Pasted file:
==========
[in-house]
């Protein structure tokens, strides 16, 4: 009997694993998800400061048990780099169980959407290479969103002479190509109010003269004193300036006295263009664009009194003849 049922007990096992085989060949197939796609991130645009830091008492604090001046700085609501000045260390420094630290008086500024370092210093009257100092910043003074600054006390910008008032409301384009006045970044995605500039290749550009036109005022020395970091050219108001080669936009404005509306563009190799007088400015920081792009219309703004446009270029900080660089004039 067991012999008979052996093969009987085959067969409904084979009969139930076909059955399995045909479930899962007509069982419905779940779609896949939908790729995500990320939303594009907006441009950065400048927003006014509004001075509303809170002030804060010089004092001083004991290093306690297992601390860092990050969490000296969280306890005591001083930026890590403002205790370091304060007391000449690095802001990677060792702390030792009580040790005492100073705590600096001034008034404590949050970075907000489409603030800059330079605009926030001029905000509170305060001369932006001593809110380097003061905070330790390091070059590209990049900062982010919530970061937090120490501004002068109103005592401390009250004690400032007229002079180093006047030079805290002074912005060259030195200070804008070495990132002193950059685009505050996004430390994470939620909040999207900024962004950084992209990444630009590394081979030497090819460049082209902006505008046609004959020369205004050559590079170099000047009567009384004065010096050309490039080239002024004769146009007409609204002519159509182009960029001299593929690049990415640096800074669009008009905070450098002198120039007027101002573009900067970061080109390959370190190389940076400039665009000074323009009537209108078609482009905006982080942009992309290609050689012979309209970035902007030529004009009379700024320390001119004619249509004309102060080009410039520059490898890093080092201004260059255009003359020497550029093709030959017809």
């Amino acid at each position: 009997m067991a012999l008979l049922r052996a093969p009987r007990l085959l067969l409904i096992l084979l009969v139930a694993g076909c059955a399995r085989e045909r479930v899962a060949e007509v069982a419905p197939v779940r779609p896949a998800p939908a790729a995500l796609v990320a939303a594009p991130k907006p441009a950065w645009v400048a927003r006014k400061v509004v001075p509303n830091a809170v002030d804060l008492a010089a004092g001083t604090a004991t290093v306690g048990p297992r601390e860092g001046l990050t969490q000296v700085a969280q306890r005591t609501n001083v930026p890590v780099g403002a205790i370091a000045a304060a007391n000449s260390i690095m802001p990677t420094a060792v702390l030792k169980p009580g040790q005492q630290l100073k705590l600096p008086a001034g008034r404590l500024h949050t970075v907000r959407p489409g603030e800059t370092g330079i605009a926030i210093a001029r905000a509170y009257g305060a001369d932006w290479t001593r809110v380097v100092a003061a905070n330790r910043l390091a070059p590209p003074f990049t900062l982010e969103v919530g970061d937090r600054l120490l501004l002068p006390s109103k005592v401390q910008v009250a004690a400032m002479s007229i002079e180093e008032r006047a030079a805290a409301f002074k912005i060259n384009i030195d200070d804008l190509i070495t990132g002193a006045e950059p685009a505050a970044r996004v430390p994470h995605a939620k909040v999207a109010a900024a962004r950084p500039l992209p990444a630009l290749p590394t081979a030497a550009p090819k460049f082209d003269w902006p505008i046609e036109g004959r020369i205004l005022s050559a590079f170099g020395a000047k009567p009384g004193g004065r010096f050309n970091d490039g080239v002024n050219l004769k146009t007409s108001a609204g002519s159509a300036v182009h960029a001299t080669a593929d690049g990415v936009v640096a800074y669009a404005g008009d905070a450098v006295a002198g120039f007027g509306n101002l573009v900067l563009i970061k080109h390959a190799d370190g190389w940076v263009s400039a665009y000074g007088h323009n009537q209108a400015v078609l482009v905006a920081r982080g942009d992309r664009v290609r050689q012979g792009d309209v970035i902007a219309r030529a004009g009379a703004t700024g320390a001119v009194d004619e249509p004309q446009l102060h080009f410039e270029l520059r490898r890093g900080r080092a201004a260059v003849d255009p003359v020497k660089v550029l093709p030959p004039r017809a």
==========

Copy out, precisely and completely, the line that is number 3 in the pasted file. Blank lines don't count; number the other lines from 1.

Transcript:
């Amino acid at each position: 009997m067991a012999l008979l049922r052996a093969p009987r007990l085959l067969l409904i096992l084979l009969v139930a694993g076909c059955a399995r085989e045909r479930v899962a060949e007509v069982a419905p197939v779940r779609p896949a998800p939908a790729a995500l796609v990320a939303a594009p991130k907006p441009a950065w645009v400048a927003r006014k400061v509004v001075p509303n830091a809170v002030d804060l008492a010089a004092g001083t604090a004991t290093v306690g048990p297992r601390e860092g001046l990050t969490q000296v700085a969280q306890r005591t609501n001083v930026p890590v780099g403002a205790i370091a000045a304060a007391n000449s260390i690095m802001p990677t420094a060792v702390l030792k169980p009580g040790q005492q630290l100073k705590l600096p008086a001034g008034r404590l500024h949050t970075v907000r959407p489409g603030e800059t370092g330079i605009a926030i210093a001029r905000a509170y009257g305060a001369d932006w290479t001593r809110v380097v100092a003061a905070n330790r910043l390091a070059p590209p003074f990049t900062l982010e969103v919530g970061d937090r600054l120490l501004l002068p006390s109103k005592v401390q910008v009250a004690a400032m002479s007229i002079e180093e008032r006047a030079a805290a409301f002074k912005i060259n384009i030195d200070d804008l190509i070495t990132g002193a006045e950059p685009a505050a970044r996004v430390p994470h995605a939620k909040v999207a109010a900024a962004r950084p500039l992209p990444a630009l290749p590394t081979a030497a550009p090819k460049f082209d003269w902006p505008i046609e036109g004959r020369i205004l005022s050559a590079f170099g020395a000047k009567p009384g004193g004065r010096f050309n970091d490039g080239v002024n050219l004769k146009t007409s108001a609204g002519s159509a300036v182009h960029a001299t080669a593929d690049g990415v936009v640096a800074y669009a404005g008009d905070a450098v006295a002198g120039f007027g509306n101002l573009v900067l563009i970061k080109h390959a190799d370190g190389w940076v263009s400039a665009y000074g007088h323009n009537q209108a400015v078609l482009v905006a920081r982080g942009d992309r664009v290609r050689q012979g792009d309209v970035i902007a219309r030529a004009g009379a703004t700024g320390a001119v009194d004619e249509p004309q446009l102060h080009f410039e270029l520059r490898r890093g900080r080092a201004a260059v003849d255009p003359v020497k660089v550029l093709p030959p004039r017809a």